- San Roque National High School (SRNHS) [Brgy. San Roque]
- Ichon National High School (INHS) [Brgy. Ichon]
Places of interest
- Fatima Hills, Brgy. Ichon
- Cambaro Caves, Brgy. Cambaro
- Macrohon Park and Plaza, Brgy. San Vicente (Poblacion)
- Amparaiso Beach Resort and Amparaiso Hotel, Brgy. Amparo
- Manaya Beach Resort, Brgy. Asuncion
- Seven Falls, Brgy. San Roque
- Lapyahan sa BEC, Brgy. San Vicente (Poblacion)
- Punta Beach Resort, Brgy. Flordeliz
- Southern Leyte Dive Resort, Brgy. San Roque
- Cristina White Beach Resort, Brgy. Ichon
- Tatay Ade Beach Resort, Brgy. Buscayan
- Mibulos Beach on the Rock, Brgy. Canlusay
- Banahaw Spring, Brgy. San Joaquin
- Marine Park and Fish Sanctuary, Brgy. Sta. Cruz-Molopolo
- Florencia Island, Brgy. Molopolo
- Municipal Hall, Brgy. San Vicente (Poblacion)
- Kuting Reef Resort and Spa, Brgy. Asuncion
The Manhaon Festival is the municipality's cultural and historical festival, which used to be celebrated during the Town Fiesta, September 29, but now celebrated during the Founding Anniversary of the Municipality, October 31.
The name comes from the word "mang-haon" meaning "to remove cooked food", from the word "haon" meaning "to pick up pots after cooking something".
Moro raiders, usually arriving at dusk, surprise the coastal dwellers which force them to hide in tall bushes. The Moros would then get their food, thus the name "Manhaon". The term thus believed where the name of the town was derived.
The 2006 Manhaon Festival Contest was celebrated on Sept. 29, 2006, at the spacious Municipal Plaza. Tribu ng Maasin garnered first place, Concepcion National High School (from the town of Malitbog) second and Macrohon Institute (MACI), Inc. third.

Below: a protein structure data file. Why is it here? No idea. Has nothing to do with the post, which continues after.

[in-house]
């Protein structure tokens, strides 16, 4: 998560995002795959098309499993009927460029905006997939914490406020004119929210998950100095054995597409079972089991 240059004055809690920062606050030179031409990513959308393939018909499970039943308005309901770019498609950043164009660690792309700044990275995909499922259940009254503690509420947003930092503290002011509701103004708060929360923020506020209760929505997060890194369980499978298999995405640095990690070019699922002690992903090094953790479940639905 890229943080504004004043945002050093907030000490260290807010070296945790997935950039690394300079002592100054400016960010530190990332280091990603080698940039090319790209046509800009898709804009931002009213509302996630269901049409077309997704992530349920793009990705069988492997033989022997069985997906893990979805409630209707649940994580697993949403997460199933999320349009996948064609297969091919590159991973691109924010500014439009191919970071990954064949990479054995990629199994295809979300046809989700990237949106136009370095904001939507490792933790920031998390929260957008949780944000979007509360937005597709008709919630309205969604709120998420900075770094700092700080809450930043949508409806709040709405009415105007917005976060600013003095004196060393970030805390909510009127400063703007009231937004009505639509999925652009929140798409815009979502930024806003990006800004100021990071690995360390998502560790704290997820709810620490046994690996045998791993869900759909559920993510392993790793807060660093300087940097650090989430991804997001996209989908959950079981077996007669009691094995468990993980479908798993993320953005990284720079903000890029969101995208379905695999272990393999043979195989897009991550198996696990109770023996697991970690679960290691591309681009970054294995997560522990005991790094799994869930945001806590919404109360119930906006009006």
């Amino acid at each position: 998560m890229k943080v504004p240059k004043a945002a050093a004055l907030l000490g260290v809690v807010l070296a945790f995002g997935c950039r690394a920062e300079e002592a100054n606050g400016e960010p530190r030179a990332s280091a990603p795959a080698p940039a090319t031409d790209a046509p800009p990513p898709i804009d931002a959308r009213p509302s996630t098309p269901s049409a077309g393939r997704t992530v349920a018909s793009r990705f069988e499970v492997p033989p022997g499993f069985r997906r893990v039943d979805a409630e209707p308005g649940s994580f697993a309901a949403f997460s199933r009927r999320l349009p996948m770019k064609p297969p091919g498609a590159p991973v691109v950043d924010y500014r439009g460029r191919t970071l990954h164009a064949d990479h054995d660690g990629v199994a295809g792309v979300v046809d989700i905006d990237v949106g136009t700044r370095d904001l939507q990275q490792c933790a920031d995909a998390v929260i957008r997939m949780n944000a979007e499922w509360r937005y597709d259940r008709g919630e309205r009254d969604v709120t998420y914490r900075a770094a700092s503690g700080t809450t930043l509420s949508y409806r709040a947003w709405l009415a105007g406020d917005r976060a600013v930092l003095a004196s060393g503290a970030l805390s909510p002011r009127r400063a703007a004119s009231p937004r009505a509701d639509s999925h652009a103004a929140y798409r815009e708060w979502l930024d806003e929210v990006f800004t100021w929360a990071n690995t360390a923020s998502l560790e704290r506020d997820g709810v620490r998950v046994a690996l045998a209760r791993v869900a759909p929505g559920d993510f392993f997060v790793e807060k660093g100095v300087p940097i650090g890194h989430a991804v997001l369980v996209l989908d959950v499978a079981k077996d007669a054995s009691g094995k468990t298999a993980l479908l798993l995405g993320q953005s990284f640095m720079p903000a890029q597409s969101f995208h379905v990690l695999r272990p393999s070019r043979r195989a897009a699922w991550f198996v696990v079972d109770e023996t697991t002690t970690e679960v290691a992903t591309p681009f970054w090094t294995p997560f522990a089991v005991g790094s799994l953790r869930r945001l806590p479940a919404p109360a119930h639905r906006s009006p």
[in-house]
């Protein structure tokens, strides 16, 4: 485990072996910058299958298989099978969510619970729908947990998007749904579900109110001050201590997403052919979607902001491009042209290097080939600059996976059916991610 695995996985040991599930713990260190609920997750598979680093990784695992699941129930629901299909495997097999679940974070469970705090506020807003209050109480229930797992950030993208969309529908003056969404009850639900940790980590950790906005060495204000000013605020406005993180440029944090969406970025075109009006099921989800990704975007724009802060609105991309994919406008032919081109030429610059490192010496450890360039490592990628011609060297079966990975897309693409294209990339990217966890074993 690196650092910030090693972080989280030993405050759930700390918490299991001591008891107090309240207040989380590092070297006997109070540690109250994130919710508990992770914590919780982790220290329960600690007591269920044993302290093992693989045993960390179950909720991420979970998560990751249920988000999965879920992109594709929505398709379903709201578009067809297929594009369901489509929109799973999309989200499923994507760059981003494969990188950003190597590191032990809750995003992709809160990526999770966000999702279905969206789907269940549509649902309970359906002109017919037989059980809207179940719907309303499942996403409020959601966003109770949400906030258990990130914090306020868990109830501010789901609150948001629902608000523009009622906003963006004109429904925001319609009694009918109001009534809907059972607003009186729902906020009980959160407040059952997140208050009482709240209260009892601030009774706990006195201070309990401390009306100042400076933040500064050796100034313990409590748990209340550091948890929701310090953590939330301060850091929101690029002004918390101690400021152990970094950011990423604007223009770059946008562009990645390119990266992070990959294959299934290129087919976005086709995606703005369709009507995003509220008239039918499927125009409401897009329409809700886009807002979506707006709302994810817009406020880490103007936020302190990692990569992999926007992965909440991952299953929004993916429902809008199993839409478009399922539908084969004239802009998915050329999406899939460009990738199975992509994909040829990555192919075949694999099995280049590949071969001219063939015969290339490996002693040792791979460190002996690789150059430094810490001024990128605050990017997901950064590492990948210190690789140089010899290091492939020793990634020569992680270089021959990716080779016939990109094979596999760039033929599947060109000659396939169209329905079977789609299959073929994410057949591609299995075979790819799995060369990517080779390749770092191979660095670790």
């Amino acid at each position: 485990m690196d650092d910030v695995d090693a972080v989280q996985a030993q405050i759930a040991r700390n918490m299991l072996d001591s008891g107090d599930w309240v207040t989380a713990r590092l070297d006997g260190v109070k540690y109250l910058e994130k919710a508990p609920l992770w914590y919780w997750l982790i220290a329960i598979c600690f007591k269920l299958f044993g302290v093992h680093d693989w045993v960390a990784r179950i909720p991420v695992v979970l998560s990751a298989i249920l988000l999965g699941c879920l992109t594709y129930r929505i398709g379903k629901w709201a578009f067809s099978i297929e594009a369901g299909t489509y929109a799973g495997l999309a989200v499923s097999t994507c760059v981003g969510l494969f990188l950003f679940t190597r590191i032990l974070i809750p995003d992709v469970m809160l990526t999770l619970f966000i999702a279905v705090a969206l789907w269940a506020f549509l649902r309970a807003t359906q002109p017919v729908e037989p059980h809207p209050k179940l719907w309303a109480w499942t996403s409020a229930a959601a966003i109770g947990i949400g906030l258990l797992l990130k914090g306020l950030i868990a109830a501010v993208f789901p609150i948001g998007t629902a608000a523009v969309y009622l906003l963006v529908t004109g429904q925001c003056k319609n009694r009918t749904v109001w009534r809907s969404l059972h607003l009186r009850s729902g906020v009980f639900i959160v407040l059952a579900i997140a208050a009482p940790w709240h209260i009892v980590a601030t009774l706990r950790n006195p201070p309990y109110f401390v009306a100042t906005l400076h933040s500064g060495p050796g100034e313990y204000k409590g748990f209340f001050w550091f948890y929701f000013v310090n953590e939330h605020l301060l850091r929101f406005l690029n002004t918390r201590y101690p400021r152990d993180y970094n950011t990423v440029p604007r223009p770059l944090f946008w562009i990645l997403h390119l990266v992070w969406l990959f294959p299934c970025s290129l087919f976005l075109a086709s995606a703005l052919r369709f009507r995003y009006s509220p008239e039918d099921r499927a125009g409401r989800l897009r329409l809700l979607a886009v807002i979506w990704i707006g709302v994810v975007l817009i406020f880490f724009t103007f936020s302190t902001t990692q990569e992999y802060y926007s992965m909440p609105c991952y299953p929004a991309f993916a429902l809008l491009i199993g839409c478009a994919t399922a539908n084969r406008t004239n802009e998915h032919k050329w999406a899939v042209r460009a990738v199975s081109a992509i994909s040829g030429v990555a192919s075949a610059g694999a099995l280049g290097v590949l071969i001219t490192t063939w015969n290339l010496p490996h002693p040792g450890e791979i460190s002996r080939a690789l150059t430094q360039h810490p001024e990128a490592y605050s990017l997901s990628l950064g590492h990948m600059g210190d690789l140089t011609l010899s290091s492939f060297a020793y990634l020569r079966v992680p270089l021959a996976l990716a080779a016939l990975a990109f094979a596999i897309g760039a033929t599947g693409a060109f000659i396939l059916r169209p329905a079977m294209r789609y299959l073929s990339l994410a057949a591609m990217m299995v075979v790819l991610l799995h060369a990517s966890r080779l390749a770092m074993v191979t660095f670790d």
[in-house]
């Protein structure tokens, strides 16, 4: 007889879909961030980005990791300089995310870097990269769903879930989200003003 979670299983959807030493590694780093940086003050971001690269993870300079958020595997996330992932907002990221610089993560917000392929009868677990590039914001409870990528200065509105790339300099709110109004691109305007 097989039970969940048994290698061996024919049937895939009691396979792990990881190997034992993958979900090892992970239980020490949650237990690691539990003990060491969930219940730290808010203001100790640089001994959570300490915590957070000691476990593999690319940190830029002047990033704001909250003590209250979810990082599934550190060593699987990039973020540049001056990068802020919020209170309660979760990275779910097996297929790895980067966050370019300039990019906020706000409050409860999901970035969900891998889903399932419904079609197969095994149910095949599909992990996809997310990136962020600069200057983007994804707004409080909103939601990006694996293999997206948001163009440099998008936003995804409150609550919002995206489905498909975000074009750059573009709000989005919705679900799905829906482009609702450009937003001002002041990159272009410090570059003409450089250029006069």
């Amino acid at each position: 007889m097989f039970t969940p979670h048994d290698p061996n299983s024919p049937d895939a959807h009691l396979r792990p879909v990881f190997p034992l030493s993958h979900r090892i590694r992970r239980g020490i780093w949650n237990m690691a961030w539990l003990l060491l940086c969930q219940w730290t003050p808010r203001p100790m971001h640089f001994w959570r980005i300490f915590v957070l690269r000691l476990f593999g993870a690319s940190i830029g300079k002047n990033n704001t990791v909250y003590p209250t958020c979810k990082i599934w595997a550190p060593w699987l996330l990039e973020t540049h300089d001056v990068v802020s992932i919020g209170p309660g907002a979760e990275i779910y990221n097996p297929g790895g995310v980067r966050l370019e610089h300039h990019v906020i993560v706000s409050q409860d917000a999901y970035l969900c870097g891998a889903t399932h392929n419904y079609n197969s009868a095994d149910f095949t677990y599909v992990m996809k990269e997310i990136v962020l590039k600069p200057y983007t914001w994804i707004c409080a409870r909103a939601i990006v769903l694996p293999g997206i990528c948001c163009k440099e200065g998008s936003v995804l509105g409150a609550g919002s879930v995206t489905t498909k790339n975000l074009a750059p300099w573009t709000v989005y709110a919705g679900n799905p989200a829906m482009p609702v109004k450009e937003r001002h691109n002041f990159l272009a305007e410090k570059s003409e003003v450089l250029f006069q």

During the 150th Founding Anniversary of Macrohon, October 31, 2010, the Manhaon Festival Contest took place, again, at the Municipal Plaza. This time around, the five high schools located within the Municipality of Macrohon each sent a contingent to the competition, and the results were:
- Second Runner-Up — Villa Jacinta National Vocational High School
- First Runner-Up — Ichon National High School (also won Best in Street Dancing)
- Champion — Macrohon Institute (MACI), Inc.
- "Municipality". Quezon City, Philippines: Department of the Interior and Local Government. Retrieved 31 May 2013.
- "Province: Southern Leyte". PSGC Interactive. Quezon City, Philippines: Philippine Statistics Authority. Retrieved 12 November 2016.
- Census of Population (2015). "Region VIII (Eastern Visayas)". Total Population by Province, City, Municipality and Barangay. PSA. Retrieved 20 June 2016.
- "An Act Creating Certain Barrios in the Municipality of Macrohon, Province of Leyte". LawPH.com. Retrieved 2011-04-12.
- Census of Population and Housing (2010). "Region VIII (Eastern Visayas)". Total Population by Province, City, Municipality and Barangay. NSO. Retrieved 29 June 2016.
- Census of Population (1995, 2000 and 2007). "Region VIII (Eastern Visayas)". Total Population by Province, City and Municipality. NSO. Archived from the original on 24 June 2011.
- "Province of Southern Leyte". Municipality Population Data. Local Water Utilities Administration Research Division. Retrieved 17 December 2016.